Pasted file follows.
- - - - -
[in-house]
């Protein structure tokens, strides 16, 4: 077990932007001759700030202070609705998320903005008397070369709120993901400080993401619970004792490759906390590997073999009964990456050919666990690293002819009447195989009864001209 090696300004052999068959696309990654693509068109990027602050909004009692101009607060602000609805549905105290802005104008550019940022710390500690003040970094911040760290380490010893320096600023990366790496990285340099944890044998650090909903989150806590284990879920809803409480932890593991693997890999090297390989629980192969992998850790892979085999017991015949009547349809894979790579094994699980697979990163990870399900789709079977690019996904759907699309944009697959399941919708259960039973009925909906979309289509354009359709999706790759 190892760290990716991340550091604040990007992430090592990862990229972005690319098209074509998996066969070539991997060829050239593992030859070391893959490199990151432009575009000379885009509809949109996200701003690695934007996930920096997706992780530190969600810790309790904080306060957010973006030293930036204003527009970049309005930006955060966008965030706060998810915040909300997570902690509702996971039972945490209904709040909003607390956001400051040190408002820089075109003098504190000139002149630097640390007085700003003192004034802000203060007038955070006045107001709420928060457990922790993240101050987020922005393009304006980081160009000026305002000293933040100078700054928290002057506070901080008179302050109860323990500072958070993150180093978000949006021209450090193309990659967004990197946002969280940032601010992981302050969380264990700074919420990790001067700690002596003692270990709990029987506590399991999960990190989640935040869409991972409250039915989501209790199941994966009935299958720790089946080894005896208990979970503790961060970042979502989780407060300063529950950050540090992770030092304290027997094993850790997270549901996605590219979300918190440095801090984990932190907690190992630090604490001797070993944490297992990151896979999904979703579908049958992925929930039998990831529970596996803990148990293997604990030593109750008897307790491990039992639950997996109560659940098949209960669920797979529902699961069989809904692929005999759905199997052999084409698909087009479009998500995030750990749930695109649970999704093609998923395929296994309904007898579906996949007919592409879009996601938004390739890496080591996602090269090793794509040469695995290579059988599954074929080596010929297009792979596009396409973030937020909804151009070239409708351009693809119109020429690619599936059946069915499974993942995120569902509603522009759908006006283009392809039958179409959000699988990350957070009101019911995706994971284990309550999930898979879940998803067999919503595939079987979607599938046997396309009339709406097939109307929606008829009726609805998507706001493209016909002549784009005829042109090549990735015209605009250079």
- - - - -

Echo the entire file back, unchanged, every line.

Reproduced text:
[in-house]
């Protein structure tokens, strides 16, 4: 077990932007001759700030202070609705998320903005008397070369709120993901400080993401619970004792490759906390590997073999009964990456050919666990690293002819009447195989009864001209 090696300004052999068959696309990654693509068109990027602050909004009692101009607060602000609805549905105290802005104008550019940022710390500690003040970094911040760290380490010893320096600023990366790496990285340099944890044998650090909903989150806590284990879920809803409480932890593991693997890999090297390989629980192969992998850790892979085999017991015949009547349809894979790579094994699980697979990163990870399900789709079977690019996904759907699309944009697959399941919708259960039973009925909906979309289509354009359709999706790759 190892760290990716991340550091604040990007992430090592990862990229972005690319098209074509998996066969070539991997060829050239593992030859070391893959490199990151432009575009000379885009509809949109996200701003690695934007996930920096997706992780530190969600810790309790904080306060957010973006030293930036204003527009970049309005930006955060966008965030706060998810915040909300997570902690509702996971039972945490209904709040909003607390956001400051040190408002820089075109003098504190000139002149630097640390007085700003003192004034802000203060007038955070006045107001709420928060457990922790993240101050987020922005393009304006980081160009000026305002000293933040100078700054928290002057506070901080008179302050109860323990500072958070993150180093978000949006021209450090193309990659967004990197946002969280940032601010992981302050969380264990700074919420990790001067700690002596003692270990709990029987506590399991999960990190989640935040869409991972409250039915989501209790199941994966009935299958720790089946080894005896208990979970503790961060970042979502989780407060300063529950950050540090992770030092304290027997094993850790997270549901996605590219979300918190440095801090984990932190907690190992630090604490001797070993944490297992990151896979999904979703579908049958992925929930039998990831529970596996803990148990293997604990030593109750008897307790491990039992639950997996109560659940098949209960669920797979529902699961069989809904692929005999759905199997052999084409698909087009479009998500995030750990749930695109649970999704093609998923395929296994309904007898579906996949007919592409879009996601938004390739890496080591996602090269090793794509040469695995290579059988599954074929080596010929297009792979596009396409973030937020909804151009070239409708351009693809119109020429690619599936059946069915499974993942995120569902509603522009759908006006283009392809039958179409959000699988990350957070009101019911995706994971284990309550999930898979879940998803067999919503595939079987979607599938046997396309009339709406097939109307929606008829009726609805998507706001493209016909002549784009005829042109090549990735015209605009250079």